Closer to a motorway junction than the town, built over a landfill, and part of a curious 90s trend for chairmen naming grounds after themselves, Reading’s new stadium ticks a lot of unwanted boxes. But life at the “Mad Stad” is infinitely preferable to what might have been.

Reading had played at Elm Park since 1896 but like local rivals Oxford, were stuck in a cramped, outdated ground. In 1983, U’s owner Robert Maxwell toyed with merging the clubs to form the Thames Valley Royals. The Frankenstein scheme never came to fruition and Reading reached the second tier in 1994, forcing Sir John Madejski to find his club a new all-seater home.

Elm Park never hosted a top-flight game, but eight years after moving in, Reading were a Premier League side playing at a sold-out Madejski. The club are making an unexpected bid for promotion this season, further evidence that sometimes, change is needed.

KCom Stadium, Hull City

Opened: 2002 | Capacity: 25,400

Hull City AFC were born in 1904 but took almost a century to find a suitable home. They spent the inter-war years at The Boulevard, home of rugby league side Hull FC. Plans to relocate to Boothferry Park were put on hold by World War Two, before occupation by the Home Guard left the pitch unplayable. Things never really improved from there.

As the club drifted down the leagues amid financial struggles, the capacity shrank to 15,000. Two supermarkets moved into the main stand while other parts were knocked down. There wasn’t even enough cash to maintain the ground’s neon sign – fans nicknamed the ground “Fer Ark” after the only letters still illuminated.

Like Huddersfield, Hull City joined forces with the local council and Hull FC to plan a purpose-built stadium. In the meantime, the club clung to life at Boothferry Park, dodging relegation from the league and sliding into receivership. When the stadium finally opened, City’s fortunes skyrocketed. Within six years they climbed from the bottom tier all the way to the Premier League.

Reading and Hull.

King Power Stadium, Leicester City

Opened: 2002 | Capacity: 32,262

It was a long road to success for Leicester’s formidable new home. The stadium was almost called the Walkers Bowl, put the club in serious debt and was opened by Gary Lineker climbing out of a crisp lorry with a big pair of scissors. Things could only get better.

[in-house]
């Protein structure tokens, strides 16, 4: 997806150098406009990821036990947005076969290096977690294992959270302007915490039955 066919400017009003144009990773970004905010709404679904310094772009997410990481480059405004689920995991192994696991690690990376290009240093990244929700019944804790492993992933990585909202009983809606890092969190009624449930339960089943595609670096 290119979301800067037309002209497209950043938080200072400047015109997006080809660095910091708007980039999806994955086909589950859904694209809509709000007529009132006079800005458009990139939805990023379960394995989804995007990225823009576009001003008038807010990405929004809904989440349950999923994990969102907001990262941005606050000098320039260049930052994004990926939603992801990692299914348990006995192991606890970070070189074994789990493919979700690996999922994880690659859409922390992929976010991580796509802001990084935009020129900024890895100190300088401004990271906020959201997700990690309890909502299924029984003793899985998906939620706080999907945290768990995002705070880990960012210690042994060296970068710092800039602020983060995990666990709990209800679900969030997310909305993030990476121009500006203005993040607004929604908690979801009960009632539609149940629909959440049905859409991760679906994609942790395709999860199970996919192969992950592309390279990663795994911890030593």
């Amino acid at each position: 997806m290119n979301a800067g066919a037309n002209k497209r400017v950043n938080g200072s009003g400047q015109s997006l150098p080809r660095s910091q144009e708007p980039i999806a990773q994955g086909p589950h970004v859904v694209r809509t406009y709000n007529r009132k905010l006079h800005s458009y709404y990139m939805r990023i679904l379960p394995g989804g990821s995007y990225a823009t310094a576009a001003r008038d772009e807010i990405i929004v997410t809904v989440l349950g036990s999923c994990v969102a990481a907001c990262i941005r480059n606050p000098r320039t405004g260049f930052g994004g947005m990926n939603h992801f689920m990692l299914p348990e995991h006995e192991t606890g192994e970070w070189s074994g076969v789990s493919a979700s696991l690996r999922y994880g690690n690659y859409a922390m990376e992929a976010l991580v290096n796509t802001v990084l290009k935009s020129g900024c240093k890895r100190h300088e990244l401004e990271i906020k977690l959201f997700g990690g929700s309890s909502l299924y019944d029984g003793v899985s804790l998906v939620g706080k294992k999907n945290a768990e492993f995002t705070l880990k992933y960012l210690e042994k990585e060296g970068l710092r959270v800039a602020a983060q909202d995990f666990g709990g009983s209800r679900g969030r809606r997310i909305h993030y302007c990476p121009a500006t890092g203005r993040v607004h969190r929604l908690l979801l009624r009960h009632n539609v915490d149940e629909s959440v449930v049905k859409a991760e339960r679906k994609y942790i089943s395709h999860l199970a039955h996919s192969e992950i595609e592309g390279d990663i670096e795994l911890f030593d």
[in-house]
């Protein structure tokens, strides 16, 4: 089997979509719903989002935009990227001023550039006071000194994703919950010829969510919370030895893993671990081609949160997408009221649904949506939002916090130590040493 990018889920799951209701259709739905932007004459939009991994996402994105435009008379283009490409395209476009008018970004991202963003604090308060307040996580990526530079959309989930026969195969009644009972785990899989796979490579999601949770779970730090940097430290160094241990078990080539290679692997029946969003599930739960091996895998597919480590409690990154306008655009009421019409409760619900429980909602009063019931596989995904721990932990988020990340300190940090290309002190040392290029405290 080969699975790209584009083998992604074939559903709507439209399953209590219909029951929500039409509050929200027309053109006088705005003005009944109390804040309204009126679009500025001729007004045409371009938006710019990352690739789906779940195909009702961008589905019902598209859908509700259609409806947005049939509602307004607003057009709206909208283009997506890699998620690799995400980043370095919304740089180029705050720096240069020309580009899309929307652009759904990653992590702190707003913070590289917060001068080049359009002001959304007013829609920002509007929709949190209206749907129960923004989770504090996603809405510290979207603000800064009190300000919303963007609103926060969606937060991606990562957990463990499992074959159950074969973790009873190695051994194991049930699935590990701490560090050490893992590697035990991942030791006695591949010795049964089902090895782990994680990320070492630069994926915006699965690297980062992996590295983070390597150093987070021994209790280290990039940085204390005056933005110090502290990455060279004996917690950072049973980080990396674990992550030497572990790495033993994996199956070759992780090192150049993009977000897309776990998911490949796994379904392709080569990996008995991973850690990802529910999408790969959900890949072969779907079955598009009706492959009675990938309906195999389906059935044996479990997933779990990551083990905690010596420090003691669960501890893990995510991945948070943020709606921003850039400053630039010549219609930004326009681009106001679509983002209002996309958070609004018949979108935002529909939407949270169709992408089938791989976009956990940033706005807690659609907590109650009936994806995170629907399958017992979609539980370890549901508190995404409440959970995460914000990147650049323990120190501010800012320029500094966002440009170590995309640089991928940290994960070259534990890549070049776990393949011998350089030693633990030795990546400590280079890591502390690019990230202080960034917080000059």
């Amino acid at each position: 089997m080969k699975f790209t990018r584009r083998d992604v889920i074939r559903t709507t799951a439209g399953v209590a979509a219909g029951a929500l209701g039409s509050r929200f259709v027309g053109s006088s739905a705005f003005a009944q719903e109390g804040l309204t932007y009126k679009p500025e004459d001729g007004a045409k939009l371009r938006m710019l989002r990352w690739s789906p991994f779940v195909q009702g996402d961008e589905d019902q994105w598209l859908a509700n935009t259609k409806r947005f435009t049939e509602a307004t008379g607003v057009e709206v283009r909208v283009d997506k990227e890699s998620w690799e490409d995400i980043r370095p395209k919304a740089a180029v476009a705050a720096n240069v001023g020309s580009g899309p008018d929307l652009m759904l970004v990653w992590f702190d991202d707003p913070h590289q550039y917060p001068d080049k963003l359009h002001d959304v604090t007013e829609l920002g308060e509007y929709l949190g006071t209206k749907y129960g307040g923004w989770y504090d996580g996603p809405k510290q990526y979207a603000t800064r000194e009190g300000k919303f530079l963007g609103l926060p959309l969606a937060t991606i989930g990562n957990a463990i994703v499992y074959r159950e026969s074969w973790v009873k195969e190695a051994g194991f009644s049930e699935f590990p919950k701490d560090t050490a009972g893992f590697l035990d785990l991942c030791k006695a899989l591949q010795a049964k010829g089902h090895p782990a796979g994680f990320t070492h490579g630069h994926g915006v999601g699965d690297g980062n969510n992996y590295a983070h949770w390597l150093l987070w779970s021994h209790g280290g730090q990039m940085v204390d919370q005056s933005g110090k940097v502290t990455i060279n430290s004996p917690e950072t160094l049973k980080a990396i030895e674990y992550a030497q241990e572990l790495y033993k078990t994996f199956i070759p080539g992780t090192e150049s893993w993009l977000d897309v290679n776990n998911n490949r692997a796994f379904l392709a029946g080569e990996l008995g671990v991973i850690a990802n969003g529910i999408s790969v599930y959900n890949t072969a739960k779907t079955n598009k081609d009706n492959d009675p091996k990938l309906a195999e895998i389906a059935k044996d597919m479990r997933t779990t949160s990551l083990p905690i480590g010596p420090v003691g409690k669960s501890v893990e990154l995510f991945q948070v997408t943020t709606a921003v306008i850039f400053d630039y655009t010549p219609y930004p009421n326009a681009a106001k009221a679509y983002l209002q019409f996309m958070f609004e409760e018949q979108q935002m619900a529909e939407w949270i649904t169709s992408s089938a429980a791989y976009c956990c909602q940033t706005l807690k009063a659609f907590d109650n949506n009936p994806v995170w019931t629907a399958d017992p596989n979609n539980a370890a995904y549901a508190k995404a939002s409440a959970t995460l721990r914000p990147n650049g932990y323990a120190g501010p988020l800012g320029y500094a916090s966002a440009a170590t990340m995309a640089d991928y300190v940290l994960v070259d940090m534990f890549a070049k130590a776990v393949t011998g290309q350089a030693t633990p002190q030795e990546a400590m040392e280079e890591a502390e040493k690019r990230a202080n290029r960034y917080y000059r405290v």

Leicester fans were left pining for the swashbuckling Filbert Street era as they fell into the third tier, but after a slow-burning battle to get back to the Premier League, all the pieces fell spectacularly into place in the 2015-16 season. The King Power, with its pristine playing surface and clapper-wielding crowds, became a very modern cauldron of noise as Leicester powered to football’s most extraordinary triumph.

The ground was touched by tragedy in 2018 when Vichai Srivaddhanaprabha, the club owner and architect of their success, was among four people to die when his helicopter crashed soon after taking off from the stadium.

Leicester City players lift the Premier League trophy at a packed King Power Stadium.
Leicester City players lift the Premier League trophy at a packed King Power Stadium. Photograph: Peter Powell/EPA

Etihad Stadium, Manchester City

Opened: 2003 | Capacity: 55,097

On 4 November 1995, at the 12th time of asking, Manchester City won their first Premier League game of the season. Two days later, another result changed the club’s fortunes for ever as the 2002 Commonwealth Games were awarded to Manchester.

City slid into the third tier in 1998, but were back in the top flight by the time the Games opened at a shiny new purpose-built venue. In the meantime, the club had been locked in talks with the local council and architects, keen to avoid getting stuck in an athletics stadium on the edge of town. The ground had a football future built in, with the lower tier of seating initially buried beneath the running track, which was moved to an adjacent venue before City moved in. The first match at the venue was a 2003 friendly against Barcelona, a sign of things to come.

Five years later, this sleeping giant with a stadium and site ripe for development came to the attention of Sheikh Mansour. The rebranded stadium is now the jewel of the state-of-the-art Etihad Campus, half a world away from Maine Road. The stadium has become a symbol of the club’s uneasy return to the English elite, with jibes over empty seats and booing the Champions League anthem among the lowlights. It will never be Maine Road, but the fans who shook the rafters when the title was won at the death in 2012 aren’t looking back.